While the sun is moving throughout the frame that shouldn't be a problem, but if you keep it in the exact same spot then you might melt your sensor :)

I wonder how they solved this problem in camcorders.... or compacts. Doesn't anybody have a crappy old compact to test this theory?


I think that the trick here is actually having the lens pointing directly at the sun, such that the sun image is perpendicular to the sensor. That produces maximum heat. I am not sure just having the sun the in the frame is sufficient. Anyway, not a good idea to do in midday sun for more than a few seconds.
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Post Options Post Options   Quote sybersitizen Quote  Post ReplyReply Direct Link To This Post Posted: 02 June 2011 at 23:49
Actually, I remember a similar unofficial warning being given for film SLRs. You can just as easily burn a hole through your film this way. Even when an SLR is not being used, you can burn the shutter if you leave mirror lock-up engaged with the lens pointed toward the sun.
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Post Options Post Options   Quote fem2008 Quote  Post ReplyReply Direct Link To This Post Posted: 03 June 2011 at 19:54
Update: The sun finally came out and I was able to do my test (see my previous post above). The Min 50mm was able to burn a hole in the paper in less than 10 seconds (7-9 seconds Typ.) The CZ85 did it in 3 seconds!

For Mythbuster fans, I would call this one: Confirmed!

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Post Options Post Options   Quote matthiaspaul Quote  Post ReplyReply Direct Link To This Post Posted: 04 June 2011 at 09:38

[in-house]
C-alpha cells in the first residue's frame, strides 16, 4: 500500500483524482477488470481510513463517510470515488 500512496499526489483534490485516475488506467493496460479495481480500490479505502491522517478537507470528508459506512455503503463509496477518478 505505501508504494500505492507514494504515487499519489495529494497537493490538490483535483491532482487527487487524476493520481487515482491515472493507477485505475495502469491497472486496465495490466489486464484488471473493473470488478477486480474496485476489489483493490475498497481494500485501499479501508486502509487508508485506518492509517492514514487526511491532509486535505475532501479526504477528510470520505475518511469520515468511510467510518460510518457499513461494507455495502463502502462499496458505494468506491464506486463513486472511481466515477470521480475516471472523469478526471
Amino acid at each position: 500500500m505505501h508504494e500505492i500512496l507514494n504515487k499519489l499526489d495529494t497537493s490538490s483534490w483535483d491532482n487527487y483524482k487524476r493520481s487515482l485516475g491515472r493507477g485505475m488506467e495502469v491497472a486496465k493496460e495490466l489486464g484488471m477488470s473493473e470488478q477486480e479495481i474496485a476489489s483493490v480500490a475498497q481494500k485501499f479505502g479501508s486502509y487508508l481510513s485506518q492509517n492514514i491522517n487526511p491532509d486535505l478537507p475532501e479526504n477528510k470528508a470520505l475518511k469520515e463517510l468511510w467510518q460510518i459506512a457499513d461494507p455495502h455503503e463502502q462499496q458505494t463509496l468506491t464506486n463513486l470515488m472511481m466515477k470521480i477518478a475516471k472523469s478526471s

Originally posted by sybersitizen sybersitizen wrote:

I remember a similar unofficial warning being given for film SLRs. You can just as easily burn a hole through your film this way. Even when an SLR is not being used, you can burn the shutter if you leave mirror lock-up engaged with the lens pointed toward the sun.

Yes, this was even more of a problem when clothed shutter curtains were still common, in particular when the mirror would not return into the down-position after a shot (f.e. with MLU, and very old SLRs didn't have instant-return mirrors at all).

But I have also seen this damage on more modern cameras. I particularly remember my first 9000 AF, where I was once shocked to discover that the black plastic sheet covering the metal shutter frame in the mirror box showed strange deformations I could not explain. After a while I realized that it must have been partially molten by the burning-glass effect. Fortunately, the camera still worked fine (metal shutter blades), so in this case this was only a cosmetical issue.

Greetings,

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Post Options Post Options   Quote Jocelynne Quote  Post ReplyReply Direct Link To This Post Posted: 17 May 2012 at 04:54
Thank you to all for the discussion about shooting the sun in the course of the solar eclipse.   

I appreciate.


Edited by Jocelynne - 17 May 2012 at 05:06
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Post Options Post Options   Quote winkosmosis Quote  Post ReplyReply Direct Link To This Post Posted: 17 May 2012 at 21:45
It doesn't matter where in the frame the sun is. If it's focused on the sensor it will damage the sensor. The only question is the amount of time.


And of course you shouldn't look at the sun with your eyes either. A retina burn is permanent and incurable. That includes at sunset. Don't look at the sun. Wait until it has gone down past the horizon.

I have no idea how people with SLR cameras take sunset photos, or pictures of things reflecting the sun. Do they not mind retina burns?
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Post Options Post Options   Quote mike77 Quote  Post ReplyReply Direct Link To This Post Posted: 17 May 2012 at 22:01
I would be careful.

I can inflame a piece of paper if I let sunlight shine through the Rokkor 58/1.2 on it. Same effect as with a magnifying glass.